Michael Howard’s Conservative campaign of 2005 asked the question: “Are you thinking what we’re thinking?” Party literature, poster and TV campaigns contained such slogans as: “It’s not racist to impose limits on immigration”, or “How would you feel if a bloke on early release attacked your daughter?” Critics once again said that some of this was implicitly racist – a charge which Crosby would angrily deny, and which is impossible to substantiate.
It is certainly the case, however, that Crosby’s campaigns involve a set of sharply defined, Right-wing messages in which law and order and immigration tend to play a very prominent part. Boris Johnson’s recent lurch on immigration – having been very liberal about it, he suddenly highlighted it as a campaign issue during this year’s London mayoral election battle against Ken Livingstone – is a case in point. It was probably down to Crosby. With him out of the way, the Mayor has now reverted to his instinctive liberalism.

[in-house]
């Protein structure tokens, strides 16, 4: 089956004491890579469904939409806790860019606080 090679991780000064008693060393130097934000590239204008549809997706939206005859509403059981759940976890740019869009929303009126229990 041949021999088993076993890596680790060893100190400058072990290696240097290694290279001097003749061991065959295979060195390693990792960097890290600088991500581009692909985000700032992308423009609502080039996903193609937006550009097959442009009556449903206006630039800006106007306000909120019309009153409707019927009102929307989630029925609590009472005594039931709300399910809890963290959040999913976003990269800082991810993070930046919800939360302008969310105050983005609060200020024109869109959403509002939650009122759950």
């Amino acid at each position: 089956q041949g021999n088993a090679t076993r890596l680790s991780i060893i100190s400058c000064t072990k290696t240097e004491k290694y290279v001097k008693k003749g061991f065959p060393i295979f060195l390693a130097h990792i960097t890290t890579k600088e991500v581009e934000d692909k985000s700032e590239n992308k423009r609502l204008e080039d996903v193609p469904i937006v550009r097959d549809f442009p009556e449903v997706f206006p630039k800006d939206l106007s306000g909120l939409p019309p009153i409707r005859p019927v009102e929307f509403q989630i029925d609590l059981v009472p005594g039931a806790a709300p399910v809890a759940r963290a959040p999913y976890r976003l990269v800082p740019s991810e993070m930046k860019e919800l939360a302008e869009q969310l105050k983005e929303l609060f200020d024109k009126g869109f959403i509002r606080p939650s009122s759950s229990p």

Some people admire this kind of hard-edged politics; others don’t. There are arguments either way. The point is that the David Cameron of the 2005 Tory leadership election didn’t, and nor did the David Cameron of the 2010 general election. So the Prime Minister will be making a powerful public statement if he hires Lynton Crosby. He will be making what effectively amounts to a public recantation. He would be following the path of his immediate predecessors (Howard, Duncan Smith, Hague), each of whom set out by tacking towards the centre, but ended up focusing on the core Conservative vote.
There is no question that most of the party would welcome this, and for understandable reasons. The return of Lynton Crosby would signal a new grip at the centre and – just as important – a new ideological rigidity. Ever since he became Prime Minister, David Cameron has been accused by activists and MPs of abandoning “true Tory” values and selling out to the Liberal Democrats. So the appointment of Crosby would come as an almighty reassurance to the Right-wing faction which now dominates Conservative Party discourse. But it would also mean a terrible defeat for everything that Cameron has stood for as leader.